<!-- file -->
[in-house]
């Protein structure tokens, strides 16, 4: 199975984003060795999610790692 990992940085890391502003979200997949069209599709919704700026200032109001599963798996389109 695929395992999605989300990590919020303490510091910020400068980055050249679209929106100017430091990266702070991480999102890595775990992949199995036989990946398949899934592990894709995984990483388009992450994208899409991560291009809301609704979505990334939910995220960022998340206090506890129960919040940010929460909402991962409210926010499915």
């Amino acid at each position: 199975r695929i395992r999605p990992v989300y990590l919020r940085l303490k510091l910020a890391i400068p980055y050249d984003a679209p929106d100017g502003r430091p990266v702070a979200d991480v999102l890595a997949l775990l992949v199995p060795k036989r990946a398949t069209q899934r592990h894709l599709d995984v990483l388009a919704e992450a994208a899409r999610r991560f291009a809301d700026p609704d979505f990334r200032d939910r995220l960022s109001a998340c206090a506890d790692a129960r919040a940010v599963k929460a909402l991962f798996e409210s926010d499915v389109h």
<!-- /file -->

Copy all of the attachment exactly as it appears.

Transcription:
[in-house]
């Protein structure tokens, strides 16, 4: 199975984003060795999610790692 990992940085890391502003979200997949069209599709919704700026200032109001599963798996389109 695929395992999605989300990590919020303490510091910020400068980055050249679209929106100017430091990266702070991480999102890595775990992949199995036989990946398949899934592990894709995984990483388009992450994208899409991560291009809301609704979505990334939910995220960022998340206090506890129960919040940010929460909402991962409210926010499915």
């Amino acid at each position: 199975r695929i395992r999605p990992v989300y990590l919020r940085l303490k510091l910020a890391i400068p980055y050249d984003a679209p929106d100017g502003r430091p990266v702070a979200d991480v999102l890595a997949l775990l992949v199995p060795k036989r990946a398949t069209q899934r592990h894709l599709d995984v990483l388009a919704e992450a994208a899409r999610r991560f291009a809301d700026p609704d979505f990334r200032d939910r995220l960022s109001a998340c206090a506890d790692a129960r919040a940010v599963k929460a909402l991962f798996e409210s926010d499915v389109h």